For real accuracy, you'd have to pick and choose which spells are appropriate for each color, but the above is probably roughly workable. White and Blue can both lose Transmutation, if they need to, which would have the amusing side effect of making Green the most powerful color by a wide margin.

2010-09-15, 11:32 PM
If you want to go the other way around a system like the Planeswalker cards or the deck master system from Yu-gi-oh (uhh...yeah...I heard about that from a friend *shifty*). Let people build D&D characters and interact normally then when combat starts use duels instead of d&d combat with the players getting their character as a card already on the battlefield, and the various other spells being summons/powers (refluffed as needed). Just thinking the other way around :P.

2010-09-16, 09:47 AM
Maybe a D20 game, with a reworked magic system that involves "drawing magic from the land"?

Not quite a merger though- more D&D with some MtG flavoring.

2010-09-16, 11:27 AM
Another option is to forego actual Magic spells and just try to work in the system. Have your spellcasters write down spells on cards, shuffle them up, and draw them randomly during combat.

Presumably, some spells could be accessed at any time outside of combat but not during combat, and maybe you could swap your combat "deck" around during the day with a few minutes of preparation, to mimic the sideboard.

I can't say for sure this would have any good implications for gameplay, but it sounds interesting.

2010-09-16, 01:19 PM
You could have everybody base their characters off of Johnny, Timmy, or Spike. Timmy is an uber charger, Johnny is a wizard always searching for the perfect combination of spells to become immortal or to have infinite gold or something, and Spike searches the Theoretical Optimization forums for insane builds and plays a Jack B. Quick or Jumplomancer or something. :smalltongue:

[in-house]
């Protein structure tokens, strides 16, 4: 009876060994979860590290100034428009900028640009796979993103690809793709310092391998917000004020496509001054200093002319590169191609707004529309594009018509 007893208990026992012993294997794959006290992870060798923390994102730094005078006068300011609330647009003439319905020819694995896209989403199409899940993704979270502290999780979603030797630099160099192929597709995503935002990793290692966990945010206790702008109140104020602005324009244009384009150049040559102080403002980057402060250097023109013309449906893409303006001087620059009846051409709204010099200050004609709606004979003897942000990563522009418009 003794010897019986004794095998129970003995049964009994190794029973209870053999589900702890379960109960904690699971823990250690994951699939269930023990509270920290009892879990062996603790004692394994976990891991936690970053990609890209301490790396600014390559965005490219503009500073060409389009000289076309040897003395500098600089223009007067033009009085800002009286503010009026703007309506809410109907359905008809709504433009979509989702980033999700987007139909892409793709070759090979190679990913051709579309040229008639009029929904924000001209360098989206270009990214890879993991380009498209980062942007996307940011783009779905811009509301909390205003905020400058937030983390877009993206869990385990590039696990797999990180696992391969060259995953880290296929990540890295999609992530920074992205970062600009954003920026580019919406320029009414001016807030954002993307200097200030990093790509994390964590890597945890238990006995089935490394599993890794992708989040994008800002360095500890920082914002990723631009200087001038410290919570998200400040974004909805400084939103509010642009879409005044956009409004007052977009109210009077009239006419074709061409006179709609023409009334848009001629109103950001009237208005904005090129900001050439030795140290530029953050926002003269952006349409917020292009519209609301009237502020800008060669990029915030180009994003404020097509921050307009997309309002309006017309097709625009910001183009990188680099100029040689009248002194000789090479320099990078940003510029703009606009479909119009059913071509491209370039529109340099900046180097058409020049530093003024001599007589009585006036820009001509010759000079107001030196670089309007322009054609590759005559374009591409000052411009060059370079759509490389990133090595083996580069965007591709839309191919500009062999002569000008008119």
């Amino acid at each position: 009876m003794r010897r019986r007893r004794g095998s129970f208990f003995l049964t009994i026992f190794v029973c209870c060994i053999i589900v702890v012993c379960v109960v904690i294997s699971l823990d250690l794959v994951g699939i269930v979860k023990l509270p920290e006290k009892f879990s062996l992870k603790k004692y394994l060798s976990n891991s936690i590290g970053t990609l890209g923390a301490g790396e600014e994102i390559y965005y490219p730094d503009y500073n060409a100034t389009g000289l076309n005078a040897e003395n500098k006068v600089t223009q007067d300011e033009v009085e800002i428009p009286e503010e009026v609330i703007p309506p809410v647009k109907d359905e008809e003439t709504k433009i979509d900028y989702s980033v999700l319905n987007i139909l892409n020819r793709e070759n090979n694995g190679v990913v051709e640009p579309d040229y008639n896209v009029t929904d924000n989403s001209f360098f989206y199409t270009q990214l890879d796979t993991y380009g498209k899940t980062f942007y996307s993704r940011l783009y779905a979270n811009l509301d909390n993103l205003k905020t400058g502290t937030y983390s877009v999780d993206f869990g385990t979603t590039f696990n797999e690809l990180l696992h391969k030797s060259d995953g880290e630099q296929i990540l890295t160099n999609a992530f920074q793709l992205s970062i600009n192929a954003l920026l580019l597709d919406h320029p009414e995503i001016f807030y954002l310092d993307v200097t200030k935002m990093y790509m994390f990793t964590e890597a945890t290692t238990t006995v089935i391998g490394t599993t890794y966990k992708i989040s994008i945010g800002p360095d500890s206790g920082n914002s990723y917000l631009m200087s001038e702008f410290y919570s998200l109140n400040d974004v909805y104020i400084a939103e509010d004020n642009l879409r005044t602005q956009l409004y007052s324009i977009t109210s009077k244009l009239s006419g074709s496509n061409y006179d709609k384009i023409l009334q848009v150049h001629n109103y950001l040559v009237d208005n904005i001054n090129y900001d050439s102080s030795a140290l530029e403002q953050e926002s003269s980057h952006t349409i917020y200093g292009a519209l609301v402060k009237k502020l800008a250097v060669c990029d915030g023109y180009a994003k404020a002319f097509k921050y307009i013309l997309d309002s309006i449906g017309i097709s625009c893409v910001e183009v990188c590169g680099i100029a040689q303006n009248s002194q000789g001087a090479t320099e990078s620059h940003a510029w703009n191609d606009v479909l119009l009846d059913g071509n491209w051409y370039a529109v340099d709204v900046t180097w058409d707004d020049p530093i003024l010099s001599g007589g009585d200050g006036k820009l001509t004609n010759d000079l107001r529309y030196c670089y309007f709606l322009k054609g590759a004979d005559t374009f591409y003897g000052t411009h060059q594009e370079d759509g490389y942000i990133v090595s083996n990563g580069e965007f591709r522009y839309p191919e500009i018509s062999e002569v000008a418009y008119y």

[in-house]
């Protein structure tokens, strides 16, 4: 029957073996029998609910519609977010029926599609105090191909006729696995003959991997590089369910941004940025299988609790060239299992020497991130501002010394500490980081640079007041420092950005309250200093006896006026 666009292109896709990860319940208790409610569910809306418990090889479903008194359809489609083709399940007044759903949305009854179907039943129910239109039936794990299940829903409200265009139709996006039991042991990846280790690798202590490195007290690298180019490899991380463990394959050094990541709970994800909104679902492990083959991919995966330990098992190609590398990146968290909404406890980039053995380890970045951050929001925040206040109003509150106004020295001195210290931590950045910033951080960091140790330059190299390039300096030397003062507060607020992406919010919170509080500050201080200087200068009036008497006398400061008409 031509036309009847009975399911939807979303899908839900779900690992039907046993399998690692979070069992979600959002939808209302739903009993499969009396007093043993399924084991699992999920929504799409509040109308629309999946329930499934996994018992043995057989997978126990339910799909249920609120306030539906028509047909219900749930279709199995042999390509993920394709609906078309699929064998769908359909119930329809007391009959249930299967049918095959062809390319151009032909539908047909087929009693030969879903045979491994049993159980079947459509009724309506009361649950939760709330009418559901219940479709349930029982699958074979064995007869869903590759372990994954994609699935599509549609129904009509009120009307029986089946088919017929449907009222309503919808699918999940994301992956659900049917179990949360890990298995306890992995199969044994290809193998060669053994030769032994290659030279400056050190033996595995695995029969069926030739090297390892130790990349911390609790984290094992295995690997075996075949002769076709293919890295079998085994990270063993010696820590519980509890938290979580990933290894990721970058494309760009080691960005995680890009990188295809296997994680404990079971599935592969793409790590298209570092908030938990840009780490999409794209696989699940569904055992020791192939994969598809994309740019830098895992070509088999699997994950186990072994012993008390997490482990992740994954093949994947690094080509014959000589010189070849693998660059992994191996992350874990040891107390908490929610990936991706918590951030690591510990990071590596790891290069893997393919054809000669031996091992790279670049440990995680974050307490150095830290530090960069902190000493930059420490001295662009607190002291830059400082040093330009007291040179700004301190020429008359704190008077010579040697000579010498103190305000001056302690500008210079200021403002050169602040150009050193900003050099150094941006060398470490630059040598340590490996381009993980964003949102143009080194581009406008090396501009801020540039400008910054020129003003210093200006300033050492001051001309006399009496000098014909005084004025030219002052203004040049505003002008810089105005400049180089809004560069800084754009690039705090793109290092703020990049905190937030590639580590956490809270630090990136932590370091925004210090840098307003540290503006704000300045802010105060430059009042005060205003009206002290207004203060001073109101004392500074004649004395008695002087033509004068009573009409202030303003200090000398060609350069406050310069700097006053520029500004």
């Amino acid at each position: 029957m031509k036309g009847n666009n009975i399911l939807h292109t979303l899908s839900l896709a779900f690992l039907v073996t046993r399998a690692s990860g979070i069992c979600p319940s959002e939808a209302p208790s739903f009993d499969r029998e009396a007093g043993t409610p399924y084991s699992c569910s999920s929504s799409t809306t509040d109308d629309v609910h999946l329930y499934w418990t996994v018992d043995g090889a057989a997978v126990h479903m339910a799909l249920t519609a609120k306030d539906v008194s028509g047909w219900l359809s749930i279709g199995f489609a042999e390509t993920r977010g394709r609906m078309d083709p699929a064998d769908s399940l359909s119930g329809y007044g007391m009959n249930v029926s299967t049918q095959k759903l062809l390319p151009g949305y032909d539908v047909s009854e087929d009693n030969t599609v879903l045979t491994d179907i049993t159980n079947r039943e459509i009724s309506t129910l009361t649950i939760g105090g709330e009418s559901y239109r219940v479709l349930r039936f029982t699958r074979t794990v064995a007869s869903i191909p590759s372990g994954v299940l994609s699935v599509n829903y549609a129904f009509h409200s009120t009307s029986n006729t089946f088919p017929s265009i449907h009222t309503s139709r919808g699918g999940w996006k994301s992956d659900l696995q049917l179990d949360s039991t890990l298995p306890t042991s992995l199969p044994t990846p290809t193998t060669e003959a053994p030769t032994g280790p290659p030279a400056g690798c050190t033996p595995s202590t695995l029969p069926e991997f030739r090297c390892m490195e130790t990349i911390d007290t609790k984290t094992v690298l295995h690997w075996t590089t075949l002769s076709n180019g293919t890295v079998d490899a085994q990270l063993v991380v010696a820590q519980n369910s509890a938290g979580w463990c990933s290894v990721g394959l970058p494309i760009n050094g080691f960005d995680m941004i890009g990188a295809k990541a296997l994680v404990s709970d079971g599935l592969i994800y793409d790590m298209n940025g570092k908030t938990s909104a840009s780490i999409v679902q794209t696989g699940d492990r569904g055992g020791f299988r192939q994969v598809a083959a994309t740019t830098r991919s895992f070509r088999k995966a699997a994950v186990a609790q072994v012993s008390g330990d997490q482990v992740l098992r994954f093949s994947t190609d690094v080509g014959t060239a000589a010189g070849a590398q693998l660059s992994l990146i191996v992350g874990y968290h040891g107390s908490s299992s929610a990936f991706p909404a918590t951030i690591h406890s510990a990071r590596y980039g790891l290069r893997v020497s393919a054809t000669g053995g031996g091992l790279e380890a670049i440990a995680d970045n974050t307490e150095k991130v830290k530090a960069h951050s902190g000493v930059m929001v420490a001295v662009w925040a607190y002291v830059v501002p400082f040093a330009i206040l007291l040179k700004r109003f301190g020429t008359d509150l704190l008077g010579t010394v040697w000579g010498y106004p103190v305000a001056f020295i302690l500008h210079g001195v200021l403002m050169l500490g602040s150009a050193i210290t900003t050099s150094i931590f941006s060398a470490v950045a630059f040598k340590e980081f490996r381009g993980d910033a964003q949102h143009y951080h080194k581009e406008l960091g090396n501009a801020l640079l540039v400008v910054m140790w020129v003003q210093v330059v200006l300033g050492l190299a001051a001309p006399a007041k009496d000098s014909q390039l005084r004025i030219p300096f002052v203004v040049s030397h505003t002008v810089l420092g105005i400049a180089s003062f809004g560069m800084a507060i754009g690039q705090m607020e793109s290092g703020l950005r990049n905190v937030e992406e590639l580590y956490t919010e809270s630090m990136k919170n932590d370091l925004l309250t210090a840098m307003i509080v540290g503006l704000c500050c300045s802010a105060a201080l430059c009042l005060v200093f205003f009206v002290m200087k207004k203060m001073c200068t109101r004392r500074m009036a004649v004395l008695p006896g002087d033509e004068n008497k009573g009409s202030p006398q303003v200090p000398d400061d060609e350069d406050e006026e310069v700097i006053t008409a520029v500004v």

2010-09-16, 02:20 PM
If you want MTG with DnD flavor I'd do something like this:

You have MTG decks as usual, lands, creatures, enchantments, equipment, instants, sorceries.

Instants would be swift/free action spells. Sorceries would be standard / full action spells. Enchantments would be buff and debuff spells. Equipment would be magical items. Lands would still be required to cast spells, each card would have a corresponding casting cost based on its level and color.

Turns would work the same way, with similar phases. One land a turn, one combat phase, etc.

The goal would still remain the same: reduce the opponent's health total to 0. The health totals should start much higher though, probably around 500 health or so.

Combat would be similar with some minor differences. There is no move action, it is replaced by a second standard action. Attackers can also choose to attack a specific creature(s) instead of the opposing player, just like you have the option of attacking a planeswalker. The defending player may choose to block this attack with other creatures if able, but the targeted creature isn't under compulsion to block (unless a debuff forces him to).

Flyers can only be blocked by other flyers and "reach." Distance would have to be addressed somehow. "Reach" would have to be elaborated on more.

I would say "Reach" would have varying degrees. Attack range would correspond to what reach modifier the creature / spell has. For example, a creature with Reach +1 may split his attacks (if he has more than one) between two targets (1+1), a creature with Reach +2 may split between three, etc. Reach +2 is required for non-flying creatures to attack flyers. Example: Spiked Chain would be a Reach +1 weapon, whereas a Light Crossbow would have Reach +2.

Color wheel would be tricky and subject to debate, but people have already mentioned possibilities on how each spell fits. There can also be bonuses to combining same-color abilities, and penalties to opposite (white vs. black, blue vs. red etc)

Creatures would have stats, be assigned a color based on their defining attributes, and have a casting cost based on their overall power (ECL). For example, a Human Fighter 1 would be ECL1 and require 1 mana. They still have summoning sickness so they do nothing on the turn that they're cast.